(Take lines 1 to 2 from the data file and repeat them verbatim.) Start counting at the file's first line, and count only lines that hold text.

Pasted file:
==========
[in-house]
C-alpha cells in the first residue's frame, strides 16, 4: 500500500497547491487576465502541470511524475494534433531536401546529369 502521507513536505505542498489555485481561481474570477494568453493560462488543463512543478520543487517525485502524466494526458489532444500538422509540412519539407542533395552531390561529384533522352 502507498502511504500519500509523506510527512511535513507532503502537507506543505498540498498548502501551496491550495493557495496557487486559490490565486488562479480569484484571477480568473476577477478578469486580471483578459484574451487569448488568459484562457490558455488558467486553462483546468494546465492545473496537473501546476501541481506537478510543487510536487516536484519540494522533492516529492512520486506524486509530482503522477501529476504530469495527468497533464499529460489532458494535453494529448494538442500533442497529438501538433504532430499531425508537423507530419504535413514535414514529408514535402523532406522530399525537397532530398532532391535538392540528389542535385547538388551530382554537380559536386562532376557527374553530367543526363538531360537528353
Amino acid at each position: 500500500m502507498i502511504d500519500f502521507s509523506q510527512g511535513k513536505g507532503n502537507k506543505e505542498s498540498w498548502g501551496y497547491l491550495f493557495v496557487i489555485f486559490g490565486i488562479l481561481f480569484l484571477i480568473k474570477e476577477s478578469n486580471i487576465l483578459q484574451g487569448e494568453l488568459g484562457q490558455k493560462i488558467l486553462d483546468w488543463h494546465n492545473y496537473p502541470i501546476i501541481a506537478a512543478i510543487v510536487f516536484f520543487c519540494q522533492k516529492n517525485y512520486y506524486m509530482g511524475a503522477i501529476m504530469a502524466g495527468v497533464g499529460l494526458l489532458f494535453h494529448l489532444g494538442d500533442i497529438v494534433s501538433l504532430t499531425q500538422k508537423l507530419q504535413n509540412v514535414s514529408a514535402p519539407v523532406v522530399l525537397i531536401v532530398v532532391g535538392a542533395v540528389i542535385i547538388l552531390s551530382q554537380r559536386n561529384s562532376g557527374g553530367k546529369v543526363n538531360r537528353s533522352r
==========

[in-house]
C-alpha cells in the first residue's frame, strides 16, 4: 500500500497547491487576465502541470511524475494534433531536401546529369 502521507513536505505542498489555485481561481474570477494568453493560462488543463512543478520543487517525485502524466494526458489532444500538422509540412519539407542533395552531390561529384533522352 502507498502511504500519500509523506510527512511535513507532503502537507506543505498540498498548502501551496491550495493557495496557487486559490490565486488562479480569484484571477480568473476577477478578469486580471483578459484574451487569448488568459484562457490558455488558467486553462483546468494546465492545473496537473501546476501541481506537478510543487510536487516536484519540494522533492516529492512520486506524486509530482503522477501529476504530469495527468497533464499529460489532458494535453494529448494538442500533442497529438501538433504532430499531425508537423507530419504535413514535414514529408514535402523532406522530399525537397532530398532532391535538392540528389542535385547538388551530382554537380559536386562532376557527374553530367543526363538531360537528353